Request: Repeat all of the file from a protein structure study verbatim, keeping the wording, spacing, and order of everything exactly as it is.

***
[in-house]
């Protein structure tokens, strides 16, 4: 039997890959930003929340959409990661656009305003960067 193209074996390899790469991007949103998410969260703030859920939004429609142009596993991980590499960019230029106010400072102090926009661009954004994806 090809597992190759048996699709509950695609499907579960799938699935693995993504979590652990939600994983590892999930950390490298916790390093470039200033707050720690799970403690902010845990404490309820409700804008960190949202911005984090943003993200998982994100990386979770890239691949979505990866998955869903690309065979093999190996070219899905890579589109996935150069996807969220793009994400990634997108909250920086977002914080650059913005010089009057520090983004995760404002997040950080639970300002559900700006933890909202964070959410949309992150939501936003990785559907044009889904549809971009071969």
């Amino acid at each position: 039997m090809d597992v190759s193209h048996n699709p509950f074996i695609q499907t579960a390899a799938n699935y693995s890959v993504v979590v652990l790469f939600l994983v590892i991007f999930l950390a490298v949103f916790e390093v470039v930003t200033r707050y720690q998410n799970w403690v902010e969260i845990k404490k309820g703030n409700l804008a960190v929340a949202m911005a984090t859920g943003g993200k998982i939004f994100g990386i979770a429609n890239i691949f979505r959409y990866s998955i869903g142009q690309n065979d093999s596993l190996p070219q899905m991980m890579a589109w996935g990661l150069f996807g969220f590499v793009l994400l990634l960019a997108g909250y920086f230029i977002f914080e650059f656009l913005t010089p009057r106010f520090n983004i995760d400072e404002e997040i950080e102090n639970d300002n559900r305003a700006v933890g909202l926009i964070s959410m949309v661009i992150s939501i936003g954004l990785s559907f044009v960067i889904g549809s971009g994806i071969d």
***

[in-house]
């Protein structure tokens, strides 16, 4: 039997890959930003929340959409990661656009305003960067 193209074996390899790469991007949103998410969260703030859920939004429609142009596993991980590499960019230029106010400072102090926009661009954004994806 090809597992190759048996699709509950695609499907579960799938699935693995993504979590652990939600994983590892999930950390490298916790390093470039200033707050720690799970403690902010845990404490309820409700804008960190949202911005984090943003993200998982994100990386979770890239691949979505990866998955869903690309065979093999190996070219899905890579589109996935150069996807969220793009994400990634997108909250920086977002914080650059913005010089009057520090983004995760404002997040950080639970300002559900700006933890909202964070959410949309992150939501936003990785559907044009889904549809971009071969």
């Amino acid at each position: 039997m090809d597992v190759s193209h048996n699709p509950f074996i695609q499907t579960a390899a799938n699935y693995s890959v993504v979590v652990l790469f939600l994983v590892i991007f999930l950390a490298v949103f916790e390093v470039v930003t200033r707050y720690q998410n799970w403690v902010e969260i845990k404490k309820g703030n409700l804008a960190v929340a949202m911005a984090t859920g943003g993200k998982i939004f994100g990386i979770a429609n890239i691949f979505r959409y990866s998955i869903g142009q690309n065979d093999s596993l190996p070219q899905m991980m890579a589109w996935g990661l150069f996807g969220f590499v793009l994400l990634l960019a997108g909250y920086f230029i977002f914080e650059f656009l913005t010089p009057r106010f520090n983004i995760d400072e404002e997040i950080e102090n639970d300002n559900r305003a700006v933890g909202l926009i964070s959410m949309v661009i992150s939501i936003g954004l990785s559907f044009v960067i889904g549809s971009g994806i071969d």